Professor Bren's research interests lie in the fields of bioinorganic and biophysical chemistry. The Bren group has developed new methods for engineering and characterizing metalloproteins in the cytochrome c family, contributing to our understanding of how protein structure dictates protein dynamics and function. In ongoing work, we are employing a range of spectroscopic techniques to understand how the three-dimensional structure of metalloproteins influences their electronic structure and reactivity.
In another major effort, the Bren group is developing metalloprotein- and metallopeptide-based catalysts with particular relevance to energy conversion. Metallobiomolecular catalysts offer a number of advantages including being water soluble and environmentally friendly. Furthermore, the use of protein engineering facilitates the preparation of multifunctional and modular structures and the manipulation of second-sphere interactions within the catalytic site.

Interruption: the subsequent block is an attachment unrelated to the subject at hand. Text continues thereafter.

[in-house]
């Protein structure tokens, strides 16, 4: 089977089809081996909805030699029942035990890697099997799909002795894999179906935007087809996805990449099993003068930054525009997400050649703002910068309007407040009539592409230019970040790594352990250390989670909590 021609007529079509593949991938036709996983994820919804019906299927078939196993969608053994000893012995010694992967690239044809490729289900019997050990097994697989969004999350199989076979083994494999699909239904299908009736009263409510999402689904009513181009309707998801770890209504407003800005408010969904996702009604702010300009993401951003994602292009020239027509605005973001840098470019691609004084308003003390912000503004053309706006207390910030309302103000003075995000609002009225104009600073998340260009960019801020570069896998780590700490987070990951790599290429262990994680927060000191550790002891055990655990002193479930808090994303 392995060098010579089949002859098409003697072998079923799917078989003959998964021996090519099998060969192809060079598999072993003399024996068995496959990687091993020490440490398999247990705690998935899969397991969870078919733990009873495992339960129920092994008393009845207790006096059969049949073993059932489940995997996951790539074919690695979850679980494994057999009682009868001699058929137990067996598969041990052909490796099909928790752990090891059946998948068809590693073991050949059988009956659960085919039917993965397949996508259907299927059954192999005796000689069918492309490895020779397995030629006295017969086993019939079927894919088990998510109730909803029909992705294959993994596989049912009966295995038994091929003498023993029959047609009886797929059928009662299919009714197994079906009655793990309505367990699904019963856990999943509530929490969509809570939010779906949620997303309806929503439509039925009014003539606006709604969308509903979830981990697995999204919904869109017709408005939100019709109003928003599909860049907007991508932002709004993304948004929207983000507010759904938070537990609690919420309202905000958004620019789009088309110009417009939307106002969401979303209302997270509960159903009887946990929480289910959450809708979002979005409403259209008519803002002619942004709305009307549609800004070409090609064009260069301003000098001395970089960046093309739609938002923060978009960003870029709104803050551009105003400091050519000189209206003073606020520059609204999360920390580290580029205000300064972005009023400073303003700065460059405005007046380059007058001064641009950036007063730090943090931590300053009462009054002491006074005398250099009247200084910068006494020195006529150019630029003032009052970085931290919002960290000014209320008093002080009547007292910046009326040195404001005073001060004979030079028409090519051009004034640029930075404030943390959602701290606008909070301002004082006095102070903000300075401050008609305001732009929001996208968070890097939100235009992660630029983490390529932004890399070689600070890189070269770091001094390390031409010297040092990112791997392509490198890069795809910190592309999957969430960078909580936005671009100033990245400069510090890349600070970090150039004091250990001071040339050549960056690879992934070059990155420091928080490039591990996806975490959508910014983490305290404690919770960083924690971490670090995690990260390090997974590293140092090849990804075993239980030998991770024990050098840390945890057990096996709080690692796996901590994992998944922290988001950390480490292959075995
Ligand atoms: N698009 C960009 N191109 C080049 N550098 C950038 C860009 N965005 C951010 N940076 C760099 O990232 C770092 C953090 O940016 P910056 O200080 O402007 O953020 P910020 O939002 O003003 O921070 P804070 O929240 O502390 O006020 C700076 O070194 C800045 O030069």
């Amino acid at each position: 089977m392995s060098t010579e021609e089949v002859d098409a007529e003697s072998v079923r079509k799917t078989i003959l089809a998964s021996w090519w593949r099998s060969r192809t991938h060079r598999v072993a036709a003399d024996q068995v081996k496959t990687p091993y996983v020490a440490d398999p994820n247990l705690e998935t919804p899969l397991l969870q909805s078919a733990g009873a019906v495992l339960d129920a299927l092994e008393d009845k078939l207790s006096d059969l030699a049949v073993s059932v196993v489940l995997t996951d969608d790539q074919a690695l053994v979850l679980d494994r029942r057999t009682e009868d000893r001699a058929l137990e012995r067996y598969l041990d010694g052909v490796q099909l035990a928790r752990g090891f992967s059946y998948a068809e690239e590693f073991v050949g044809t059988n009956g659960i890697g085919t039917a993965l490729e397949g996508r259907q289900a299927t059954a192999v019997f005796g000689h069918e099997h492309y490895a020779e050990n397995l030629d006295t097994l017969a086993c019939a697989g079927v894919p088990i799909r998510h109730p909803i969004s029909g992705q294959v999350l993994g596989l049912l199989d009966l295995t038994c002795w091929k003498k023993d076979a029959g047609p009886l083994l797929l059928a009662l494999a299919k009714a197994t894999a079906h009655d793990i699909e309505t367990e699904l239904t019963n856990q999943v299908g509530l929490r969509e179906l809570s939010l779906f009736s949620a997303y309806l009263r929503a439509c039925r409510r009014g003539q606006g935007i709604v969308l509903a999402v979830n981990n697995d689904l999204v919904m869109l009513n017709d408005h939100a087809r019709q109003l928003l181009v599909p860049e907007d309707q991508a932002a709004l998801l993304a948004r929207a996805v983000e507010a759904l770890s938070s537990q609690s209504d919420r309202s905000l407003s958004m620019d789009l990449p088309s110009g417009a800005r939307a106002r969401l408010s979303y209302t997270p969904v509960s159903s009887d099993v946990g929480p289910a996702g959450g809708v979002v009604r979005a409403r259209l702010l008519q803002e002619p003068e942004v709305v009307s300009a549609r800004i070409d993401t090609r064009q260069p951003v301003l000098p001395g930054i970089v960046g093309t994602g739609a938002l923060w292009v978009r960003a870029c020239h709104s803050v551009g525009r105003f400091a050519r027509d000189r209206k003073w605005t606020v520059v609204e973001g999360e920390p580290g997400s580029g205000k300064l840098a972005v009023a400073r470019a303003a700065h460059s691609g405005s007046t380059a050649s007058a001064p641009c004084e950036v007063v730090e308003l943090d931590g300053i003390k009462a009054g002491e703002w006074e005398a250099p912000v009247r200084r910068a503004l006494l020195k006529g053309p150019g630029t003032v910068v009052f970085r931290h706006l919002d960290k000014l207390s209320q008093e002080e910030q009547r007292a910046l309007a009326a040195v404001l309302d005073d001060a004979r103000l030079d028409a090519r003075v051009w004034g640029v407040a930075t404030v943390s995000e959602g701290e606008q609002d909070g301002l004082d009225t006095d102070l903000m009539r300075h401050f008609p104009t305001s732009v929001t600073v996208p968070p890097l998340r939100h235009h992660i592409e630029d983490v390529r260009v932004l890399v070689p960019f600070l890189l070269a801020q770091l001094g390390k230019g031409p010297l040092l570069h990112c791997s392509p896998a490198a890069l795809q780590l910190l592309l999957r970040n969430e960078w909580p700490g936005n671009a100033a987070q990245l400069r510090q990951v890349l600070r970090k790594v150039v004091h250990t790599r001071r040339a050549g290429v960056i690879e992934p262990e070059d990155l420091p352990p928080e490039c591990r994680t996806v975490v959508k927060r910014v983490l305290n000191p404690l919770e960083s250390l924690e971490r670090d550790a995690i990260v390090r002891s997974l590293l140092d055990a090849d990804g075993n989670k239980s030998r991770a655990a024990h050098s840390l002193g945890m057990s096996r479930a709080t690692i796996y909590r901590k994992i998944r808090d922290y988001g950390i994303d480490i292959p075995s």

A current emphasis in the lab is the development of artificial hydrogenases, or enzymes that catalyze the reduction of protons derived from water to hydrogen (H2). Hydrogen produced from water is a green, carbon-free fuel, and hydrogen evolution driven by sunlight stores solar energy in the form of chemical bonds. The Bren group's artificial hydrogenases couple to synthetic, biomolecular, or nanotechnological photosensitizers to yield environmentally friendly assemblies to produce hydrogen as a solar fuel. The ultimate goal is to produce elegant and efficient systems that perform artificial photosynthesis.